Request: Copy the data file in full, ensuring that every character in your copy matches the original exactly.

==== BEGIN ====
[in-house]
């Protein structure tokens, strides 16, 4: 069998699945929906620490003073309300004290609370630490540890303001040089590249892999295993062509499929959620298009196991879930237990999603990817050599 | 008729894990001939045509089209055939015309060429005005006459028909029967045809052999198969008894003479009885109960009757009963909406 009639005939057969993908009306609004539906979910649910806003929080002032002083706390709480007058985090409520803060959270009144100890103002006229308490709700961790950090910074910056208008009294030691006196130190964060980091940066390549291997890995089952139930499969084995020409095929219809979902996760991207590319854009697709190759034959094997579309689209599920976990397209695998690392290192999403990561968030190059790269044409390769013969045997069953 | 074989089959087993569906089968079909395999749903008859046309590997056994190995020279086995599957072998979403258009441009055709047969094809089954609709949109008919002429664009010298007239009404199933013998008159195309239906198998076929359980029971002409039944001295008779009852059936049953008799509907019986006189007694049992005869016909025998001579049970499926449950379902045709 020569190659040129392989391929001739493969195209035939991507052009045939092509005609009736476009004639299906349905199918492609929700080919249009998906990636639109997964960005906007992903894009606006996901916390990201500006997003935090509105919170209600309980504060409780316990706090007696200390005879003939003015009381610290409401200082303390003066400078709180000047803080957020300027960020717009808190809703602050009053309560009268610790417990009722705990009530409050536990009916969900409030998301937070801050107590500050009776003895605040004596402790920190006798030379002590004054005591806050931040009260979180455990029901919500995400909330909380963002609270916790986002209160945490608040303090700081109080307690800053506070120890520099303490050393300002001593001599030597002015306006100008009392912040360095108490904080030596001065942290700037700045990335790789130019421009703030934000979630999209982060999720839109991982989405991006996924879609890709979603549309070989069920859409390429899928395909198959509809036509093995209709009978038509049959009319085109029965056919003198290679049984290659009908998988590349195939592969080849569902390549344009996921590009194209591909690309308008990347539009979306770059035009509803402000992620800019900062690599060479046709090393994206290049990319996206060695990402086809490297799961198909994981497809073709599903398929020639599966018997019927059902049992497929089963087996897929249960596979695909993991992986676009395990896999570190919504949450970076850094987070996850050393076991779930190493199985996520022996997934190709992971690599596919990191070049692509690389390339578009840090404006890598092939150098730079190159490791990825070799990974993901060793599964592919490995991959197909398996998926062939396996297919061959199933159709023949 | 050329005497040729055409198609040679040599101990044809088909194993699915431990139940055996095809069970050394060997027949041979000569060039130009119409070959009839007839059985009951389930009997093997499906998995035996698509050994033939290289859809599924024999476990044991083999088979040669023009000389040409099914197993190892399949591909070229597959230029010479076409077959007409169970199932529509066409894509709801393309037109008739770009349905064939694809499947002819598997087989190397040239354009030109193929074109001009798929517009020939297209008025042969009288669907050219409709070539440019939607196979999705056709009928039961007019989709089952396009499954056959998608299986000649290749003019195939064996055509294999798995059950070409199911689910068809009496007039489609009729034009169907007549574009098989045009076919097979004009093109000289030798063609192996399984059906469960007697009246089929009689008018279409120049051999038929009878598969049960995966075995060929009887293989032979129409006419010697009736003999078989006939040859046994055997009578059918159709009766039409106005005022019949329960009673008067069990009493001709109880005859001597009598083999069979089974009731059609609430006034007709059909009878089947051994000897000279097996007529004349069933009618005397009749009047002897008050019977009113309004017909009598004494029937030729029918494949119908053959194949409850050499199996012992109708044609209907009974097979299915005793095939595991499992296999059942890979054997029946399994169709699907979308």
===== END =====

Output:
[in-house]
């Protein structure tokens, strides 16, 4: 069998699945929906620490003073309300004290609370630490540890303001040089590249892999295993062509499929959620298009196991879930237990999603990817050599 | 008729894990001939045509089209055939015309060429005005006459028909029967045809052999198969008894003479009885109960009757009963909406 009639005939057969993908009306609004539906979910649910806003929080002032002083706390709480007058985090409520803060959270009144100890103002006229308490709700961790950090910074910056208008009294030691006196130190964060980091940066390549291997890995089952139930499969084995020409095929219809979902996760991207590319854009697709190759034959094997579309689209599920976990397209695998690392290192999403990561968030190059790269044409390769013969045997069953 | 074989089959087993569906089968079909395999749903008859046309590997056994190995020279086995599957072998979403258009441009055709047969094809089954609709949109008919002429664009010298007239009404199933013998008159195309239906198998076929359980029971002409039944001295008779009852059936049953008799509907019986006189007694049992005869016909025998001579049970499926449950379902045709 020569190659040129392989391929001739493969195209035939991507052009045939092509005609009736476009004639299906349905199918492609929700080919249009998906990636639109997964960005906007992903894009606006996901916390990201500006997003935090509105919170209600309980504060409780316990706090007696200390005879003939003015009381610290409401200082303390003066400078709180000047803080957020300027960020717009808190809703602050009053309560009268610790417990009722705990009530409050536990009916969900409030998301937070801050107590500050009776003895605040004596402790920190006798030379002590004054005591806050931040009260979180455990029901919500995400909330909380963002609270916790986002209160945490608040303090700081109080307690800053506070120890520099303490050393300002001593001599030597002015306006100008009392912040360095108490904080030596001065942290700037700045990335790789130019421009703030934000979630999209982060999720839109991982989405991006996924879609890709979603549309070989069920859409390429899928395909198959509809036509093995209709009978038509049959009319085109029965056919003198290679049984290659009908998988590349195939592969080849569902390549344009996921590009194209591909690309308008990347539009979306770059035009509803402000992620800019900062690599060479046709090393994206290049990319996206060695990402086809490297799961198909994981497809073709599903398929020639599966018997019927059902049992497929089963087996897929249960596979695909993991992986676009395990896999570190919504949450970076850094987070996850050393076991779930190493199985996520022996997934190709992971690599596919990191070049692509690389390339578009840090404006890598092939150098730079190159490791990825070799990974993901060793599964592919490995991959197909398996998926062939396996297919061959199933159709023949 | 050329005497040729055409198609040679040599101990044809088909194993699915431990139940055996095809069970050394060997027949041979000569060039130009119409070959009839007839059985009951389930009997093997499906998995035996698509050994033939290289859809599924024999476990044991083999088979040669023009000389040409099914197993190892399949591909070229597959230029010479076409077959007409169970199932529509066409894509709801393309037109008739770009349905064939694809499947002819598997087989190397040239354009030109193929074109001009798929517009020939297209008025042969009288669907050219409709070539440019939607196979999705056709009928039961007019989709089952396009499954056959998608299986000649290749003019195939064996055509294999798995059950070409199911689910068809009496007039489609009729034009169907007549574009098989045009076919097979004009093109000289030798063609192996399984059906469960007697009246089929009689008018279409120049051999038929009878598969049960995966075995060929009887293989032979129409006419010697009736003999078989006939040859046994055997009578059918159709009766039409106005005022019949329960009673008067069990009493001709109880005859001597009598083999069979089974009731059609609430006034007709059909009878089947051994000897000279097996007529004349069933009618005397009749009047002897008050019977009113309004017909009598004494029937030729029918494949119908053959194949409850050499199996012992109708044609209907009974097979299915005793095939595991499992296999059942890979054997029946399994169709699907979308």